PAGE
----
“You can't get rich by spending all your money” is the refrain from financial planners, investment advisers and frugal types.
That advice really caught on during and after the Great Recession, when many folks learned hard lessons about spending money they didn't have. Financial institutions have not been ignorant of this shift, the credit card industry included. Many had to evaluate their business models in the wake of the recession. In fact, nearly 70 million people in the U.S. don't use banks or don't use them much, according to AmEx — even more reason for a financial institution to evaluate its business model.
But, to use another saying: “If you can't beat ‘em, join ‘em.” In the case of credit card issuers, that means many have leapt into the prepaid card business.
Enter American Express's flagship prepaid card, Serve. It has added 4,100 Wal-Mart stores to its cash-reload network, making it the largest free cash-reload network in the U.S. That means people can ask cashiers to reload their Serve cards at 19,500 Wal-Marts, CVS pharmacy stores, and 7-Eleven stores in the United States. Once a customer adds cash to his or her Serve account at the store's cash register, the money is immediately available to spend anywhere that takes American Express.
Prepaid cards are a lot like gift cards. They hold a cash balance that can be used anywhere. Simply transfer money to the card, and then use the card to pay for things. They have found popularity among people who don't have or want bank accounts, but want to be able to buy things online. Some consumers also use them as budgeting tools: Once the funds on the card are used up for the month, the spending has to stop.
Critics have jumped on prepaid cards, though, primarily because they charge fees that can eat away at a customer's balance. Proponents say the fees are lower than overdraft fees on a checking account and that if a few fees on a prepaid card are all it takes to keep people from digging themselves into a credit hole, so be it.
Either way, they're popular. The Consumer Financial Protection Bureau estimates that consumers loaded $57 billion onto prepaid cards in 2011, and that the prepaid market grew by a whopping 42 percent from 2010 to 2014. And regardless of the controversy, credit card issuers such as American Express are embracing the trend.
In the case of Serve, the cards sell for $1.95 at Wal-Mart, though the fine print says you can also buy the Serve card at Duane Reade, Family Dollar, Fred's Super Dollar, Office Depot, Sheetz and Walgreens (those stores aren't mentioned in the company's press release about the expansion of its network).
There are, as with all things money-related, a few rules and pitfalls. First, Serve is only for people over 18, so it isn't a way to control teen spending.
There is a monthly fee of $1, but you can get out of that if you add direct deposit to your account or if you add at least $500 to your account per month.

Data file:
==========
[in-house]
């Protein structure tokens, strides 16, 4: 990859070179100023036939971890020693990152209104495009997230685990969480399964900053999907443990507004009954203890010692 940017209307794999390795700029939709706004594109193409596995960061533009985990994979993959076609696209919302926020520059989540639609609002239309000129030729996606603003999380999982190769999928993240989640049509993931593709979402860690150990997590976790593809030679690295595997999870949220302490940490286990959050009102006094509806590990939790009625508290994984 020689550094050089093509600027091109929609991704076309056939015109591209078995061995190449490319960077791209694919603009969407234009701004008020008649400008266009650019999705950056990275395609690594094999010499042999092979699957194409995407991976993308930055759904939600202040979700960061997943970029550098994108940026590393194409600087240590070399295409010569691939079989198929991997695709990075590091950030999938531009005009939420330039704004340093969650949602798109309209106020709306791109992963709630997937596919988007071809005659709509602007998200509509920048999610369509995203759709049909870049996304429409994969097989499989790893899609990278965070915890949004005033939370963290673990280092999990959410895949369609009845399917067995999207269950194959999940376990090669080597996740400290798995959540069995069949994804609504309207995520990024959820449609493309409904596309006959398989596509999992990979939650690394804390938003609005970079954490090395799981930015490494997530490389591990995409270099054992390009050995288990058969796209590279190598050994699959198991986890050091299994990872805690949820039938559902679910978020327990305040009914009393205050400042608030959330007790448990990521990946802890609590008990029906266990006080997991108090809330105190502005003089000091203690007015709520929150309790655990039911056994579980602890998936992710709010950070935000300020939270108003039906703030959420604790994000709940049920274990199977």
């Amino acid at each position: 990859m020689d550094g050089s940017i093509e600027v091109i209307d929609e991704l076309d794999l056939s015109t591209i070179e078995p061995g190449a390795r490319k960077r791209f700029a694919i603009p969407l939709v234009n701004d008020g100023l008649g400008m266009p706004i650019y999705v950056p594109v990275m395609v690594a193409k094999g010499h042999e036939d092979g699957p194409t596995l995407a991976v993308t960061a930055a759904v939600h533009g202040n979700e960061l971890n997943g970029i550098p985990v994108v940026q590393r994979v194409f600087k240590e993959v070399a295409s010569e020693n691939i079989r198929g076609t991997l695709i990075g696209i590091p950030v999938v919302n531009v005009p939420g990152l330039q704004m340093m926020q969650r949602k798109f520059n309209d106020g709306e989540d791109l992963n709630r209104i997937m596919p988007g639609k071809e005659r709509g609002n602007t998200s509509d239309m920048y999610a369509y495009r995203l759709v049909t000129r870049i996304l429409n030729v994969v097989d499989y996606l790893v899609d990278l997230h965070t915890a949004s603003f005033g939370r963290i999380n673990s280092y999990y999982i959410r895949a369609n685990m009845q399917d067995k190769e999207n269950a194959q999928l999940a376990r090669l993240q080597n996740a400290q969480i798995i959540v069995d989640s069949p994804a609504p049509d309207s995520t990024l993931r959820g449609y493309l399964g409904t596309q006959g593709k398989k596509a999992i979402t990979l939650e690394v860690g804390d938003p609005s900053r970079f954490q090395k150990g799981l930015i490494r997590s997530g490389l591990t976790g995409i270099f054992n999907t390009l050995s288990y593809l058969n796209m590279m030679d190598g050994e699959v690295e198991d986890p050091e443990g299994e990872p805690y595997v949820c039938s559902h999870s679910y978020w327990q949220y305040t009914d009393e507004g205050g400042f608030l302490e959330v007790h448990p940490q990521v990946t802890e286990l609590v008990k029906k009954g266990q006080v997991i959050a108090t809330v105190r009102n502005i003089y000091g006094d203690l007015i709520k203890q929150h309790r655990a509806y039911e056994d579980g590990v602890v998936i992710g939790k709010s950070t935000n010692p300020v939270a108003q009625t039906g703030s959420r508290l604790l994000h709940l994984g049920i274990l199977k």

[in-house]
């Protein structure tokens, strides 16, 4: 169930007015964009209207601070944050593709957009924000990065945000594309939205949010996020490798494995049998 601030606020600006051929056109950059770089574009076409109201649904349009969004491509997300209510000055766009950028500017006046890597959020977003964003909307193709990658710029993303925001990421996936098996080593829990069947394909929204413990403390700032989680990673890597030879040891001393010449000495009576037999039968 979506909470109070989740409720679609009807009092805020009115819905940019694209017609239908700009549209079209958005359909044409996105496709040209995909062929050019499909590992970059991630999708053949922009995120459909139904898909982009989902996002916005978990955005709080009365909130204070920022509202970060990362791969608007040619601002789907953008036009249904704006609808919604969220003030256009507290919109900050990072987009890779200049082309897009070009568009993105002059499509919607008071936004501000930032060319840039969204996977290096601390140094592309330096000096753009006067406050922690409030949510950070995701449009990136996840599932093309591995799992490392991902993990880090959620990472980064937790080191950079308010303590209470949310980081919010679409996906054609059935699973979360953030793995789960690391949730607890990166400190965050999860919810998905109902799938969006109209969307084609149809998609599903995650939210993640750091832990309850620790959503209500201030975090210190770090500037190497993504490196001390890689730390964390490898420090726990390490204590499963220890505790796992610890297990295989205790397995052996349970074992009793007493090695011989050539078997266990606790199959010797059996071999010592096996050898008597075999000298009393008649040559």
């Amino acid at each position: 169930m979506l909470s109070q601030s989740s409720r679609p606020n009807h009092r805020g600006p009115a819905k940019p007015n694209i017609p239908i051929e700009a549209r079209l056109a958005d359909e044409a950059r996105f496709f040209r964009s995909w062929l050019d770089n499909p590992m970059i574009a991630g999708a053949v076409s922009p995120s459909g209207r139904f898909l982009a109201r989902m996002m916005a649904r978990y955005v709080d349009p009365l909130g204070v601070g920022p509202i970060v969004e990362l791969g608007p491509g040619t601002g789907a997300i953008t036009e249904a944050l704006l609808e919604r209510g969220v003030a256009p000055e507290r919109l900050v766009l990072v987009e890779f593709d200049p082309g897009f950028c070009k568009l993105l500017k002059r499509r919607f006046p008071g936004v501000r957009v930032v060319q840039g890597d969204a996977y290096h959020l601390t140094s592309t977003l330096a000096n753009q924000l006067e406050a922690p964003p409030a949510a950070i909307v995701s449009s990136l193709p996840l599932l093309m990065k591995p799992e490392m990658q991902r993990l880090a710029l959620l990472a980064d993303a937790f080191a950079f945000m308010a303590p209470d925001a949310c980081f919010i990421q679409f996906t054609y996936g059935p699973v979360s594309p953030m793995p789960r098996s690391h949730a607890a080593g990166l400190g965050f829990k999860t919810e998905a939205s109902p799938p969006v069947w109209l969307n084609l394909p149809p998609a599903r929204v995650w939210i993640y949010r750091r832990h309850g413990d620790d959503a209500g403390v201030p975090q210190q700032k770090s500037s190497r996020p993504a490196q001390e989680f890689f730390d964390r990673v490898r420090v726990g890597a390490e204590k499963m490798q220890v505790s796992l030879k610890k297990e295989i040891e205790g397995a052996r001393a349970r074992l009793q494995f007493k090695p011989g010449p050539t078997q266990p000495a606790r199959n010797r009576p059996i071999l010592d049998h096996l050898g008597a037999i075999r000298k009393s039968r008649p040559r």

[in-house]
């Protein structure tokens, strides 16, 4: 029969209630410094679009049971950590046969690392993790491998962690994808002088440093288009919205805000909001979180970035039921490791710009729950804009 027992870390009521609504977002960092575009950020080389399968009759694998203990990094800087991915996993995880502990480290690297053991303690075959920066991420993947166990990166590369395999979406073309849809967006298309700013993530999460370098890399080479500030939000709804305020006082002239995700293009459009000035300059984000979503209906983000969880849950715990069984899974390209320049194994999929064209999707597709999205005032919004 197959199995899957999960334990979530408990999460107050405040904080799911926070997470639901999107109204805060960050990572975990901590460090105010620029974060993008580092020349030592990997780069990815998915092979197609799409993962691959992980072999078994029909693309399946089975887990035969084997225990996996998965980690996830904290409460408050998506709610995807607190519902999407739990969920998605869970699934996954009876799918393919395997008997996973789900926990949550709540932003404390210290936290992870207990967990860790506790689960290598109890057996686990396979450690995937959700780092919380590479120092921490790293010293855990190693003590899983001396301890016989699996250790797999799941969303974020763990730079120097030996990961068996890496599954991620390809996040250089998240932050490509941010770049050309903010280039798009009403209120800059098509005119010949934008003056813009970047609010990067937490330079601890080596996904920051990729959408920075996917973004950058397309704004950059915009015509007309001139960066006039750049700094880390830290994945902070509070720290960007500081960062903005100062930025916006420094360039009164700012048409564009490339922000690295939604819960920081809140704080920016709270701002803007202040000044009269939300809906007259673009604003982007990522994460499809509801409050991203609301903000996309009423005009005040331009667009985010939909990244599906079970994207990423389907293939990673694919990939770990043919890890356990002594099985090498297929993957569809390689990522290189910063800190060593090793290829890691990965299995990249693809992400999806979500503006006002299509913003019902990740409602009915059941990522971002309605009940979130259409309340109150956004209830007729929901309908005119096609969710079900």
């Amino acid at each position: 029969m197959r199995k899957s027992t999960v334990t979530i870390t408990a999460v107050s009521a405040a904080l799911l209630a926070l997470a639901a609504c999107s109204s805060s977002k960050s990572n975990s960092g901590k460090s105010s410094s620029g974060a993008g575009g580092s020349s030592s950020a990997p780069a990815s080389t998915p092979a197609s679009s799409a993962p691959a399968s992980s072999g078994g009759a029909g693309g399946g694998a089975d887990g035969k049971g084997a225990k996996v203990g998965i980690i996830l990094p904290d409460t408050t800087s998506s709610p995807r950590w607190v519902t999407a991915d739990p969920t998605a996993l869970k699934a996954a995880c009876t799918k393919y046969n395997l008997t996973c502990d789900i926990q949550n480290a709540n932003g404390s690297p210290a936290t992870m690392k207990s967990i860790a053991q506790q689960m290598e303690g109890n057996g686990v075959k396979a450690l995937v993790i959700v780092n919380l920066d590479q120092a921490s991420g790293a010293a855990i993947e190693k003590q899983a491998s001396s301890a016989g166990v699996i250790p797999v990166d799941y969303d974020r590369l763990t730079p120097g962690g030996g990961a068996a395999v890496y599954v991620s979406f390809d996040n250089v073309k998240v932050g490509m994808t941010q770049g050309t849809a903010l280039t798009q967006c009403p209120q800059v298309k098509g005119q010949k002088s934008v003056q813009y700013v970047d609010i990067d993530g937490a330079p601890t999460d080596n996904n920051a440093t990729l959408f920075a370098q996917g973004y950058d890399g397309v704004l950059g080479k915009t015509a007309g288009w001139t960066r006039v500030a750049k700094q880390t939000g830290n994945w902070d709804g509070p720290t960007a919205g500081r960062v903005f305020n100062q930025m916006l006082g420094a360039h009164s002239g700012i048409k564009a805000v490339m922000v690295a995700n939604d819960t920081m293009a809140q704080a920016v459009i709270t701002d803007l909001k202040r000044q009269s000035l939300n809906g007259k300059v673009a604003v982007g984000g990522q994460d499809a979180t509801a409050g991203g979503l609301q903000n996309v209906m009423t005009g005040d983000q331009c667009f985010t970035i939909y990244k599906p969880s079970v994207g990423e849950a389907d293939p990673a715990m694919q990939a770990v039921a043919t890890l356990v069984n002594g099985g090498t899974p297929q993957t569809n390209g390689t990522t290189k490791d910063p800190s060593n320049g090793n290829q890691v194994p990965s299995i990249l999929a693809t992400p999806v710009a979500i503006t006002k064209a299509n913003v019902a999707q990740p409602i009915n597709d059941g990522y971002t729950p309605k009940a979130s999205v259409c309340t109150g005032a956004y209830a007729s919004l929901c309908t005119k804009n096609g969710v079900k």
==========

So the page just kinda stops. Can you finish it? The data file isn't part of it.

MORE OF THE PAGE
If you plan to just use the cashier as your bank teller, you should know that you can only add up to $500 to your account for free. The minimum you can add to the card at the cash register is $20.
You can also link your debit, credit or bank account to the Serve card and then use those accounts to load cash onto the Serve card via your mobile phone. Of course, if you use your credit card to fund your Serve card (and borrowing money to fund a prepaid card is usually a bad idea), your issuer might charge a cash-advance fee (making it an even worse idea).
You can also pay bills online for free and deposit checks to your account for free if you use the mobile check-capture feature. ATM withdrawals are also free if you use a MoneyPass ATM. The company says there are at least 24,000 of those ATMs in the country; if you can't find one, you can still use another ATM, but it'll cost you $2 plus whatever the ATM operator charges.
One perk: If you get into a dispute with a vendor over something you bought with the Serve card, AmEx will help you out via a refund or return, though its coverage is limited to $1,000 per occurrence and can't exceed $50,000 per account per year. Also, American Express says it might ask you to send it the disputed item (the company says it'll pick up the shipping tab).
Another cool perk is the free access to AmEx's 24-hour Roadside Assistance Hotline (of course, you still have to pay for “any goods or services provided”). But, you can't use the hotline for rental cars, motorcycles, taxis, “unlicensed vehicles,” tractors, or trucks over 10,000 pounds in gross weight.
Prepaid cards aren't new, but Amex's push to create the largest network for reloadable prepaid cards is a sure sign that the company sees this as a market niche with a lot of potential. As those financial planners, investment advisers, and frugal types would say, you have to spend money to make money.